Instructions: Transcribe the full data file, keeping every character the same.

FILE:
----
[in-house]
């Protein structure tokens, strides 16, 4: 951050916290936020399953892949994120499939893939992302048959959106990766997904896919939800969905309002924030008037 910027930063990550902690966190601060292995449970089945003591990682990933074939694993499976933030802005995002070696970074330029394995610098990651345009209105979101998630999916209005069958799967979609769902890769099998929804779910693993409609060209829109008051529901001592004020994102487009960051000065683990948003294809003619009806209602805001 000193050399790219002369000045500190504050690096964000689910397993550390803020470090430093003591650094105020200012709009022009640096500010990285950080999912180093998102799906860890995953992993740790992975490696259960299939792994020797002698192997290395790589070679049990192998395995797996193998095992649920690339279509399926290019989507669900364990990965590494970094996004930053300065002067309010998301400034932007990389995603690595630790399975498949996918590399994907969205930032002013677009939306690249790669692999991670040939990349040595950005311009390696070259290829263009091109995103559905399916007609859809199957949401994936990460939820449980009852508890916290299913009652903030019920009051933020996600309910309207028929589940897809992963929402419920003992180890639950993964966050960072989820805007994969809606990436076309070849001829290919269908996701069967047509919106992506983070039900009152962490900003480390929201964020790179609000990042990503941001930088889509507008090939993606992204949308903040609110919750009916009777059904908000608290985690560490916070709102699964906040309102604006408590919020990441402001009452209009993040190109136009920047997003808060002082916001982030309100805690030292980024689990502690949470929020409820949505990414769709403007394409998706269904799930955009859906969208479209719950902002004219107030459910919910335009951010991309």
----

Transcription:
[in-house]
């Protein structure tokens, strides 16, 4: 951050916290936020399953892949994120499939893939992302048959959106990766997904896919939800969905309002924030008037 910027930063990550902690966190601060292995449970089945003591990682990933074939694993499976933030802005995002070696970074330029394995610098990651345009209105979101998630999916209005069958799967979609769902890769099998929804779910693993409609060209829109008051529901001592004020994102487009960051000065683990948003294809003619009806209602805001 000193050399790219002369000045500190504050690096964000689910397993550390803020470090430093003591650094105020200012709009022009640096500010990285950080999912180093998102799906860890995953992993740790992975490696259960299939792994020797002698192997290395790589070679049990192998395995797996193998095992649920690339279509399926290019989507669900364990990965590494970094996004930053300065002067309010998301400034932007990389995603690595630790399975498949996918590399994907969205930032002013677009939306690249790669692999991670040939990349040595950005311009390696070259290829263009091109995103559905399916007609859809199957949401994936990460939820449980009852508890916290299913009652903030019920009051933020996600309910309207028929589940897809992963929402419920003992180890639950993964966050960072989820805007994969809606990436076309070849001829290919269908996701069967047509919106992506983070039900009152962490900003480390929201964020790179609000990042990503941001930088889509507008090939993606992204949308903040609110919750009916009777059904908000608290985690560490916070709102699964906040309102604006408590919020990441402001009452209009993040190109136009920047997003808060002082916001982030309100805690030292980024689990502690949470929020409820949505990414769709403007394409998706269904799930955009859906969208479209719950902002004219107030459910919910335009951010991309």